5150 (album)

From Wikipedia, the free encyclopedia
Jump to navigation Jump to search

5150
A painting of a man holding up a globe with the Van Halen "VH" flying-V logo around it
Studio album by
ReleasedMarch 24, 1986 (1986-03-24)
RecordedNovember 1985 – February 1986
Studio5150 Studios, Studio City, California
Genre
Length43:14
LabelWarner Bros.
Producer
Van Halen chronology
1984
(1984)
5150
(1986)
OU812
(1988)
Sammy Hagar chronology
VOA
(1984)
5150
(1986)
I Never Said Goodbye
(1987)
Singles from 5150
  1. "Why Can't This Be Love"
    Released: February 26, 1986
  2. "Dreams"
    Released: May 1986
  3. "Love Walks In"
    Released: July 23, 1986
  4. "Best of Both Worlds"
    Released: November 5, 1986

5150 (pronounced "fifty-one-fifty") is the seventh studio album by American rock band Van Halen. It was released on March 24, 1986 by Warner Bros. Records and was the first of four albums to be recorded with lead singer Sammy Hagar, who replaced David Lee Roth. The album was named after Eddie Van Halen's home studio, 5150, in turn named after a California law enforcement term for a mentally disturbed person (a reference to Section 5150 of the California Welfare and Institutions Code). The album hit number 1 on the Billboard 200 chart, surpassing the band's previous album, 1984, which had peaked at number 2 behind Michael Jackson's Thriller album, on which Eddie made a guest appearance.

Overview[edit]

Van Halen had considerable difficulty finding a replacement for the popular Roth, until July 1985, when Eddie was referred to former Montrose singer Sammy Hagar by a mechanic working on Van Halen's Lamborghini.[1][2] The pair hit it off, and the new singer and band immediately began work on new songs.[3]

Van Halen went to work on the album in November 1985; it would be finished in February 1986, just one month before its release.

The album 5150 was notable for a number of love songs and ballads, a contrast of the straightforward rock stylings of the Roth era. Many called the new incarnation "Van Hagar" (derisively or affectionately). The nickname was so ubiquitous that, as Hagar points out in his book, Warner Bros. asked them to consider renaming the band as such; Eddie and Alex declined.

Bolstering criticism was the absence of Ted Templeman, who having produced every previous album for the band, left to helm Roth's solo Eat 'Em and Smile. Templeman would return to produce Van Halen's For Unlawful Carnal Knowledge a few years later, for which Andy Johns had already been tapped. Donn Landee took over producer duties for 5150 after serving as an engineer on previous albums. However, the production on this album was markedly different from their albums with Templeman. Eddie's guitar, previously high in the mix and frequently pushed to the left channel (to simulate a "live" sound"), now sat equal in the mix and its overall sound had changed. This may have been his doing, as he was not a fan of the "live mix" that Templeman created with the Roth band.[4]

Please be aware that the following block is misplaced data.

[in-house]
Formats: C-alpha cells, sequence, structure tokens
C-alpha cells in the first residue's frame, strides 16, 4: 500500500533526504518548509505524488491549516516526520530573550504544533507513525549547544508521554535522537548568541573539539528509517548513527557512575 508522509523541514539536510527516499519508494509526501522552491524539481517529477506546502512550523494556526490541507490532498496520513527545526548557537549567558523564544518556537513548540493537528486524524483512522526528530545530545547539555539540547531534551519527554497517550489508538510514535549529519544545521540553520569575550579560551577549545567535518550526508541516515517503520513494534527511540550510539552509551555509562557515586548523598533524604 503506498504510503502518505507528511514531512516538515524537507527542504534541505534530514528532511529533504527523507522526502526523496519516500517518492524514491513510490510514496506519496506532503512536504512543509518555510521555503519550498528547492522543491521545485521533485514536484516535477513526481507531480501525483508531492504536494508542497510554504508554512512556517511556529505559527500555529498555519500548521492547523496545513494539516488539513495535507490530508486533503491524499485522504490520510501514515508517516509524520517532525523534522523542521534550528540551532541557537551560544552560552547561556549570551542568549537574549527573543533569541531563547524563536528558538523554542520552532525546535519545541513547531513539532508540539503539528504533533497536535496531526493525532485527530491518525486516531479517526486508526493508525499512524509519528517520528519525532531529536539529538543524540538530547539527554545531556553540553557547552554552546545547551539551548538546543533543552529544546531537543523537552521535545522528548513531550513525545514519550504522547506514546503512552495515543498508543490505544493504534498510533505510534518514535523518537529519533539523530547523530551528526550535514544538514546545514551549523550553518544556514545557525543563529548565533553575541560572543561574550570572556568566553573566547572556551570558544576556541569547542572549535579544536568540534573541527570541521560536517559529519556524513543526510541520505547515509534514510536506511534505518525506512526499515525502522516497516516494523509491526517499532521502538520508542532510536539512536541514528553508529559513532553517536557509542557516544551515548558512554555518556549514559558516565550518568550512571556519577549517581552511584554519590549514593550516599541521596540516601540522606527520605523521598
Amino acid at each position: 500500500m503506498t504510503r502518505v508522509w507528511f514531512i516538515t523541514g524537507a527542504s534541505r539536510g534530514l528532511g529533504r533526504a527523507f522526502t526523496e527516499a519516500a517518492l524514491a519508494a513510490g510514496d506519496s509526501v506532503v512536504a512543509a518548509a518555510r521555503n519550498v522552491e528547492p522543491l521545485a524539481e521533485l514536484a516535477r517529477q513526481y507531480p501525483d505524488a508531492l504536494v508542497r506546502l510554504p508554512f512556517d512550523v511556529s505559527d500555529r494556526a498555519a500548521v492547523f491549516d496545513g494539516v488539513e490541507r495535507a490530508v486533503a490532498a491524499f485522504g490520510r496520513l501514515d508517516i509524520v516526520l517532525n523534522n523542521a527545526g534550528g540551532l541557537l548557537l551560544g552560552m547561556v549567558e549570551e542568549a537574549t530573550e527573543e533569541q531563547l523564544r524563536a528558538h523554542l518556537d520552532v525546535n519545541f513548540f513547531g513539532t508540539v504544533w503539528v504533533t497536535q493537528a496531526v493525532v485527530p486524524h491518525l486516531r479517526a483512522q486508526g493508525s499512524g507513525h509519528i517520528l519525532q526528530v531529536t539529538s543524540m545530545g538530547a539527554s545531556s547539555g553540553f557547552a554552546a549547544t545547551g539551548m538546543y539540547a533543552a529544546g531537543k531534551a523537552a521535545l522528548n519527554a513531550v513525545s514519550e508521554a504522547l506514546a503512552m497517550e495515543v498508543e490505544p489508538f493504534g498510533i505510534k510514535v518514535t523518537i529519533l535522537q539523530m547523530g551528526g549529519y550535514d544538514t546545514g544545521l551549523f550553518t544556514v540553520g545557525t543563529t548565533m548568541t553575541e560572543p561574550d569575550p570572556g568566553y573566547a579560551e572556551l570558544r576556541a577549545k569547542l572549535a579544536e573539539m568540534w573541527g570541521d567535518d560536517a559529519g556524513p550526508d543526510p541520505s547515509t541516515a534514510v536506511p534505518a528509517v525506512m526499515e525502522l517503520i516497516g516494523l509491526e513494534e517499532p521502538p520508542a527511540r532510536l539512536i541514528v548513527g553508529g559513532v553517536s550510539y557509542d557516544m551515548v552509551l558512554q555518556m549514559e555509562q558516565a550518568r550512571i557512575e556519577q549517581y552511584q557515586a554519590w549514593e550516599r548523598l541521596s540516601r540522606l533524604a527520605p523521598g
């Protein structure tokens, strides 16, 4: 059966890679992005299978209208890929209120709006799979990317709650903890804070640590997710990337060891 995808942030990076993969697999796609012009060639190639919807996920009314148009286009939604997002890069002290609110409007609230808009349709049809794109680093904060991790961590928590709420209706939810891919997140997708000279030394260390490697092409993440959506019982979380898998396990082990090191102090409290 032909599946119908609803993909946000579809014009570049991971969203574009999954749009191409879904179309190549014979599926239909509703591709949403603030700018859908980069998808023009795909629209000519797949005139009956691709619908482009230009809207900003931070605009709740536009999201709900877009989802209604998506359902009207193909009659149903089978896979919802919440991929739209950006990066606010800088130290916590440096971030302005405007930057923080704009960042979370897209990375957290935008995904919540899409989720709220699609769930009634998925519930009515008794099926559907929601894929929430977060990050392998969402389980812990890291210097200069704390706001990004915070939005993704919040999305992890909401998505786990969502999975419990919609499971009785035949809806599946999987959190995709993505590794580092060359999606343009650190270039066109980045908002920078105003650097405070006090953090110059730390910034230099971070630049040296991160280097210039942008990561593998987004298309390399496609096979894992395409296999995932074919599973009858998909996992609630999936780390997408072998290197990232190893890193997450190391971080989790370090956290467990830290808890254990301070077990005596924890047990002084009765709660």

Foreigner guitarist Mick Jones was also brought in as a producer.

Despite the controversy of replacing Roth, the album was their first to top the Billboard 200.[5] It was also Hagar's first #1, as stated by him on the Live Without a Net concert video. "The album went platinum in one week," Hagar recalled in 2014. "It was the fastest million-selling record in Warner's history ... It was such a high."[6]

A live video created during the tour for this album was released as Live Without a Net, which has since been released on DVD. The tour was a significant change from previous tours. Where Van Halen previously had years of material to work with, even on tour supporting the first album, Hagar was uncomfortable performing a number of Van Halen's Roth-penned hits. Therefore, most of the band's back catalog was dropped from the set lists. Instead, the shows consisted of almost the entire 5150 album, a few Hagar solo hits ("I Can't Drive 55", and "There's Only One Way to Rock"), and a cover of Led Zeppelin's "Rock and Roll"; the band also played a humorous verse of Robert Palmer's "Addicted to Love" as part of "Best of Both Worlds." Of the Roth-era tracks, "Panama", "Ain't Talkin' 'bout Love" and "You Really Got Me" were performed with regularity. Unlike Roth, Hagar was a competent guitarist, allowing Eddie to play keyboards on some songs.

Album opener "Good Enough" can be heard in the movie Spaceballs.[7]

Music[edit]

The album's music has been described as glam metal,[8][9] synth-pop,[10] and new wave.[9]

Artwork[edit]

The artwork features an Art Deco depiction of Atlas kneeling while holding a mirror-polished metallic sphere on his shoulders. The model for the album was ESPN BodyShaping's Rick Valente. The Van Halen logo is wrapped around the sphere.[11] The title of the album appears as a placard on a chain around Atlas' neck. The back cover of the album depicts the Atlas character collapsed, with the sphere dropped and broken open, revealing the band inside.

Critical reception[edit]

Professional ratings
Review scores
SourceRating
AllMusic[12]
Christgau's Record Guide: The '80sC+[13]
Rolling Stone[14]
The Rolling Stone Album Guide[15]

Reviews for 5150 were initially mixed, but in later years the album became considered one of the greatest rock albums and one of Van Halen's most complete recordings. The Village Voice's Robert Christgau rated the album a C+, which signifies "a not disreputable performance, most likely a failed experiment or a pleasant piece of hackwork." He wondered how "the guitar mavens who thought Eddie equalled Van Halen are going to like his fireworks displays and balls-to-the-wall hooks now that video star David Lee Roth has given way to one of the biggest schmucks in the known biz." He also stated that "no musician with something to say could stomach responding to Sammy Hagar's call".[13]